— The Confession of a Child of The Century • Alfred de Musset

... than he cared in his bohemian days when he was readier to give than to take. He loved his friends blindly. He did not hate his enemies, he despised them. He had all the manly virtues, courage, generosity, modesty. Yes, modesty; for egoism such as he had was not foolish pride. His egotism was only his own force asserting itself. His friendship was almost foolish. He praised too generously. He was inclined to help everybody he could and I am sure that he never assailed anyone ...
— Volume 12 of Brann The Iconoclast • William Cowper Brann

... of the lunch with the Duvidney ladies. He desired to be alone, to question himself fasting, to sound the deed he had done; for he had struck on a suspicion of selfishness in it: and though Love must needs be an egoism, Love is no warrant for the doing of a hurt to the creature beloved. Thoughts upon Skepsey and the tale of his Matilda Pridden's labours in poor neighbourhoods, to which he had been inattentive during the journey down to the sea, invaded him; they were persistent. He was a worthy man, having within ...
— The Shaving of Shagpat • George Meredith

... the favour of our middle classes, those who best represent their rather narrow ideas, their somewhat prescribed views, their rather superficial scepticism, and their at times somewhat excessive egoism, display profound alarm at this new power which they see growing; and to combat the disorder in men's minds they are addressing despairing appeals to those moral forces of the Church for which they formerly professed ...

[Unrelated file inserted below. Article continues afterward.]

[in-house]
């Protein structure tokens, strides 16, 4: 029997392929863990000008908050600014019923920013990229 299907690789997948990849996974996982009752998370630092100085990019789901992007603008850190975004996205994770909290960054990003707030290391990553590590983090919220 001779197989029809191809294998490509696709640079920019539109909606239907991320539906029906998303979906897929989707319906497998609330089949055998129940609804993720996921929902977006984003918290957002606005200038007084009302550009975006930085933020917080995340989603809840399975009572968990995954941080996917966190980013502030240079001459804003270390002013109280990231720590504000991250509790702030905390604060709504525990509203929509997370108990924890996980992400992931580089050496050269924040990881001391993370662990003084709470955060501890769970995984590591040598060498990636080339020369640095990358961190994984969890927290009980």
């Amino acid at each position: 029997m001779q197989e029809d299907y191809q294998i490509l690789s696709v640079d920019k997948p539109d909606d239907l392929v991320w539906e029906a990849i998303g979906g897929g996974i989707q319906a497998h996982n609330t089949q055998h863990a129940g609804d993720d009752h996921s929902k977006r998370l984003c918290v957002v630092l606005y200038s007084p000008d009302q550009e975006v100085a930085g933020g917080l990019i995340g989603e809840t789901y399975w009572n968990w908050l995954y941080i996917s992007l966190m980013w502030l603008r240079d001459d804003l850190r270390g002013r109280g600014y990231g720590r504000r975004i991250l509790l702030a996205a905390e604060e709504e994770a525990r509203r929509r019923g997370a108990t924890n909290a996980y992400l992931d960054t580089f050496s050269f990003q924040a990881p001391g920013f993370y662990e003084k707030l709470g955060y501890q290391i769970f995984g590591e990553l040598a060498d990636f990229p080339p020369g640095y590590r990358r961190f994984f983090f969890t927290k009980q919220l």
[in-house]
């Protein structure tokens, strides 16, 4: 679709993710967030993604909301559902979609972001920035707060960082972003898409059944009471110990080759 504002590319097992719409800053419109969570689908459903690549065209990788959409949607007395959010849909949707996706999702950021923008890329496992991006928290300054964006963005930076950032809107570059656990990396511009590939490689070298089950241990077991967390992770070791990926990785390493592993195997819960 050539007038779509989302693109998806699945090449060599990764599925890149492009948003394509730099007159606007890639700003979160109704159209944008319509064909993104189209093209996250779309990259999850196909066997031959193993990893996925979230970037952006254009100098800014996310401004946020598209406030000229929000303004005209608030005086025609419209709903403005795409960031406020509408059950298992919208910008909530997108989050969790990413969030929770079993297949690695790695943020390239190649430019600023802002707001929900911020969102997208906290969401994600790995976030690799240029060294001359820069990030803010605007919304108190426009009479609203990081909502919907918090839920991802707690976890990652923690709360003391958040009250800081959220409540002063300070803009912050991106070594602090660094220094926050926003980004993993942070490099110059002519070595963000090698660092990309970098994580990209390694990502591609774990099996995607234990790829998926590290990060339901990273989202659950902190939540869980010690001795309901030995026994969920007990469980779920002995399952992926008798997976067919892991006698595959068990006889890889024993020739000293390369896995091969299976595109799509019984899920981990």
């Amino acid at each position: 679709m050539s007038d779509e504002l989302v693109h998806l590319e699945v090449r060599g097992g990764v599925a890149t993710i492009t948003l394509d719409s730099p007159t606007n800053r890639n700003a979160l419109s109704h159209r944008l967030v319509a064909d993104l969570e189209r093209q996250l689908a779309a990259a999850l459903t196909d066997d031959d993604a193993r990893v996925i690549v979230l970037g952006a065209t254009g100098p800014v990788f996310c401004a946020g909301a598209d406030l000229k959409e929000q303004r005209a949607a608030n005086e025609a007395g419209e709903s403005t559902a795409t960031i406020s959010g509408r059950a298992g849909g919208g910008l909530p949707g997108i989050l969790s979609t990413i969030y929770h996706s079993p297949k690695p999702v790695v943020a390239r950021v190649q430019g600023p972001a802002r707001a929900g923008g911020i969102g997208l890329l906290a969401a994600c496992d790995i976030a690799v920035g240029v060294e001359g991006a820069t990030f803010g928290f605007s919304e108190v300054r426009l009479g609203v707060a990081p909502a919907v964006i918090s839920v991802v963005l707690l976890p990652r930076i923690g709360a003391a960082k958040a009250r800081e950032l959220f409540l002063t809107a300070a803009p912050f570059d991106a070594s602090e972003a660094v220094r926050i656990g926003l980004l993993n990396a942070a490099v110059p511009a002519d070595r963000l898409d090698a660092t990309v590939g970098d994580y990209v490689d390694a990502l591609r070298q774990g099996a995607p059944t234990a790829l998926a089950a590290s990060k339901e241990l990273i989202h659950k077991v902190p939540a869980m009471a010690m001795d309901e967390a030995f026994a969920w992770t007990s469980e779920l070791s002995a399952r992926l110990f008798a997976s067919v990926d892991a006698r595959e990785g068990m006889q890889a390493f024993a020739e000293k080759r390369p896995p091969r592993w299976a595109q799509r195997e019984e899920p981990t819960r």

— The Crowd • Gustave le Bon

... psychic and subconscious tendencies were anti-idealistic. And apart from this divergence of congenital tendencies Mr. Darrow and Prof. Foster had a great deal in common. They both loved argument. They both doted upon seizing an idea and energizing it with their egoism. They ...
— A Thousand and One Afternoons in Chicago • Ben Hecht

... who knew him to say whether they ever knew any other man so free from this great human infirmity as Tennyson. The way in which his simplicity of nature would manifest itself was, in some instances, most remarkable. Though, of course, he had his share of that egoism of the artist without which imaginative genius may become sterile, it seemed impossible for him to realize what a transcendent position he took among contemporary writers all over the world. “Poets,” he once said ...
— Old Familiar Faces • Theodore Watts-Dunton